fogging Honda 50 and winterizing Mac X

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Bilgemaster
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Re: fogging Honda 50 and winterizing Mac X

Post by Bilgemaster » Sun Nov 06, 2016 10:33 pm

Phil M wrote:The Honda 50 is more prone to having the carburetor Jets clogging up than other engines and therefore winterizing is more important on a Honda 50. :(
Fortunately, squaring away and tucking in a Honda 50 hp outboard for a winter snooze is about as easy as I imagine it must get. The manual is very straightforward and freely available online for all model years by serial number at http://marine.honda.com/support/manuals/models/BF50. My specific 2001 BF50A manual (serial numbers BAZS-3210001 through 3219999) is found at http://cdn.powerequipment.honda.com/mar ... ZW4604.pdf, but really there seems very little if any substantive difference among them.

Each of the Honda 50's three carbs has an easy-to-get-at screw to drain their little fuel reservoir bowls, and they take only a few seconds to drain, so that the fuel in them doesn't evaporate over time, leaving a cloggy gummy residue--made truly super-craptastic if there's even a hint of ethanol in the fuel. I will personally only run ethanol-free "real 100% gasoline" treated with Sta-Bil 360 Marine and just a dash of Marvel Mystery Oil (say, about 4 ounces per 10 gallons) in my outboard and other small engines, like lawn mowers and generators, that may ever sit around more than a couple-few weeks unstarted. Ethanol is just the kiss of death for that, even treated with Sta-Bil. I'll grudgingly use the blended 10% ethanol spew in my daily drivers that burn it off quickly, but make a special fuel run down to rural Fauquier County (about an hour south of here) every now and then for the good stuff for those motors I feel I need to pamper. If you're wondering where you might find ethanol-free gasoline, check out the definitive list of stations that sell pure, ethanol-free gasoline in the U.S. and Canada maintained by the good folks over at Pure-Gas.org. I guess it's a good thing that Vermont isn't first batter up in the presidential party primaries instead of Iowa, or maybe the rest of us would all be forced to pump maple syrup derivatives into our tanks instead of corn-based ethanol.
Pop Quiz! Guess which carb bowl was using ethanol-blend fuel:

Image

And yes, I do have a "Say NO to Ethanol" bumpersticker on the tow beast. Why do you ask? But enough ranting...

As for changing the engine oil and lower unit drive fluid, this is also pretty straightforward, and described quite well enough in the manual. The oil drain plug access cover held in with a single screw, once removed doubles as a perfect little drain tray spout which directs the flow neatly and handily to your waiting bucket. I spilled nary a drop. I would only offer the following tip for a slightly trickier mess-free oil filter change, which I picked up from some other forum:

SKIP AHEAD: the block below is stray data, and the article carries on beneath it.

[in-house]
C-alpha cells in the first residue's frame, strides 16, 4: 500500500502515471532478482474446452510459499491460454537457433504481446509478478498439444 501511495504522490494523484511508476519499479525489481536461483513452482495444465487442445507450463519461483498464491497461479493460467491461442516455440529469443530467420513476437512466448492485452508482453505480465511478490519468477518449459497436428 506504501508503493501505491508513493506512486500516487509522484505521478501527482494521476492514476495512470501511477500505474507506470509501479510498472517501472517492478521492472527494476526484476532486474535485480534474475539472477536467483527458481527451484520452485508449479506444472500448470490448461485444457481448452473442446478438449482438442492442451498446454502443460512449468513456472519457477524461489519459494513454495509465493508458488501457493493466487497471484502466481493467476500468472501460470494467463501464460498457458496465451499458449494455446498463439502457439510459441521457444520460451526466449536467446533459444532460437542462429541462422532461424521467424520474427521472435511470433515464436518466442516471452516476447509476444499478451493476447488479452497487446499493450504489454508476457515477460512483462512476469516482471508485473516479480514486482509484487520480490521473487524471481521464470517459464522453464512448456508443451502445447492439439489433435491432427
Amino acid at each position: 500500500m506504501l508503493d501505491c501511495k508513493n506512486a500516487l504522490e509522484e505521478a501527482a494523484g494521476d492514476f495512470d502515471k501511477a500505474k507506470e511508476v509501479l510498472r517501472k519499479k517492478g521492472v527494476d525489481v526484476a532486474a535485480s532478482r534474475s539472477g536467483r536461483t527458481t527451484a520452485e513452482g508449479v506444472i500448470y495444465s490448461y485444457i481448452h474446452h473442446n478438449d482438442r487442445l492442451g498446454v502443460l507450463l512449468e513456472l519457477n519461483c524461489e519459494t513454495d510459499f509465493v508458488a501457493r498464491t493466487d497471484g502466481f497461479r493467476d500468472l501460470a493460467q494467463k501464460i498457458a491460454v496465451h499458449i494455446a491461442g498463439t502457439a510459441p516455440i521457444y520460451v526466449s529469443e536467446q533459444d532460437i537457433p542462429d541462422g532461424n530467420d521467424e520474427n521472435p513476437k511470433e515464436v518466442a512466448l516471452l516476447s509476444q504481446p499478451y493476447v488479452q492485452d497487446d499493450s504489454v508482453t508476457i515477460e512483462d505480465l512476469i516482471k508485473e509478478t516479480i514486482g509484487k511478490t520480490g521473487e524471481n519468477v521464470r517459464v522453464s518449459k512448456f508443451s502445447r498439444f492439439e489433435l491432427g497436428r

Having first let the oil drain from the main drain plug a good long while with the unit trimmed fully down (prop close to ground) and having temporarily replaced the drain plug finger-tight and moved the bucket with the used oil out of harm's way and tipping range, once you get the filter just loose enough to turn easily by hand, trim up the unit (prop away from ground) and turn the engine so that the filter is pointing downward (threaded side of the filter up). Now take a regular flexible plastic cup of about the right size and place it over the filter so that the lip of the cup goes all the way up to and touches the engine block. Squeeze the cup and turn to remove the filter. Any oil that spills will go into the cup. So will the filter once it spins free. All nice and tidy. I had tucked a few paper towels strategically under and around the filter area, but since I didn't lose a single drop with this Plastic Cup Technique, I ended up using them later to just sort of wipe down this and that around the engine, as I treated it to a little silicon spray here and there. Just for the hull of it, once I had the new filter on (in my case a Napa Gold 1365, though a "cardboard-instead-of-steel-construction" Fram PH6017A might also do, as well as an OEM Honda 15400-PFB-014), and before putting in the new oil, I trimmed the engine back down and pulled that main drain plug again and got maybe another ounce or two of used oil out that the trimming up and down and moving side to side must have coaxed out of the motor's nooks and crannies. After buttoning back up the drain plug and cover, just add 2½ quarts (American) of 10W30, and she's all honey gold for next season.

I've only had my 26X in the drink beginning this year, and have already drained and refilled the drive unit twice this season--the second time just to size up if there may be any problems down there once she'd had a few hours on her There weren't, so I might pull just the bottom drain plug for a looksee at a few slow drips. If milky or watery, I'll drain and refill. If not, then not. I'll pull the spark plugs for a looksee and maybe fog up the cylinders while I'm in there anyhow some weekend soon. I might even run a quick cylinder compression test. Then again, I might not.

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seahouse